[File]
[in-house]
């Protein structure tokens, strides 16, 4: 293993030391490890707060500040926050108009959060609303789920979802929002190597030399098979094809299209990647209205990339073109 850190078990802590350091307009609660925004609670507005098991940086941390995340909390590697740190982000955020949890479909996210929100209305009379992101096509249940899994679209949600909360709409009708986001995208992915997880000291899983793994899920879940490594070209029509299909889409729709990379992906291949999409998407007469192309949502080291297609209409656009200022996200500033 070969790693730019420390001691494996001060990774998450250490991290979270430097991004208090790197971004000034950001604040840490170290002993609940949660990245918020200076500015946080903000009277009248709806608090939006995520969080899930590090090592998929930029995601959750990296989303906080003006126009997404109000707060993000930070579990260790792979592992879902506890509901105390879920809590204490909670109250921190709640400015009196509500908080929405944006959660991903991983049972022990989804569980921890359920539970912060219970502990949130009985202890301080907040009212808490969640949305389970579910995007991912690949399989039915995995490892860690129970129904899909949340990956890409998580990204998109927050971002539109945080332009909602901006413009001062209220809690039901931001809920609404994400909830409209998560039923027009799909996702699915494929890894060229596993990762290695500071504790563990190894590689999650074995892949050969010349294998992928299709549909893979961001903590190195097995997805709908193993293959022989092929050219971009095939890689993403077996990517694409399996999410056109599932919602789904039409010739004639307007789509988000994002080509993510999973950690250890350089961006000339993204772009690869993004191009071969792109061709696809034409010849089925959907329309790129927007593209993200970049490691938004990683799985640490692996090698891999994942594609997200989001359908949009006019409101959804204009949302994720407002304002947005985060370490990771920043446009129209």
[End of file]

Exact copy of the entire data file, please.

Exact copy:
[in-house]
């Protein structure tokens, strides 16, 4: 293993030391490890707060500040926050108009959060609303789920979802929002190597030399098979094809299209990647209205990339073109 850190078990802590350091307009609660925004609670507005098991940086941390995340909390590697740190982000955020949890479909996210929100209305009379992101096509249940899994679209949600909360709409009708986001995208992915997880000291899983793994899920879940490594070209029509299909889409729709990379992906291949999409998407007469192309949502080291297609209409656009200022996200500033 070969790693730019420390001691494996001060990774998450250490991290979270430097991004208090790197971004000034950001604040840490170290002993609940949660990245918020200076500015946080903000009277009248709806608090939006995520969080899930590090090592998929930029995601959750990296989303906080003006126009997404109000707060993000930070579990260790792979592992879902506890509901105390879920809590204490909670109250921190709640400015009196509500908080929405944006959660991903991983049972022990989804569980921890359920539970912060219970502990949130009985202890301080907040009212808490969640949305389970579910995007991912690949399989039915995995490892860690129970129904899909949340990956890409998580990204998109927050971002539109945080332009909602901006413009001062209220809690039901931001809920609404994400909830409209998560039923027009799909996702699915494929890894060229596993990762290695500071504790563990190894590689999650074995892949050969010349294998992928299709549909893979961001903590190195097995997805709908193993293959022989092929050219971009095939890689993403077996990517694409399996999410056109599932919602789904039409010739004639307007789509988000994002080509993510999973950690250890350089961006000339993204772009690869993004191009071969792109061709696809034409010849089925959907329309790129927007593209993200970049490691938004990683799985640490692996090698891999994942594609997200989001359908949009006019409101959804204009949302994720407002304002947005985060370490990771920043446009129209």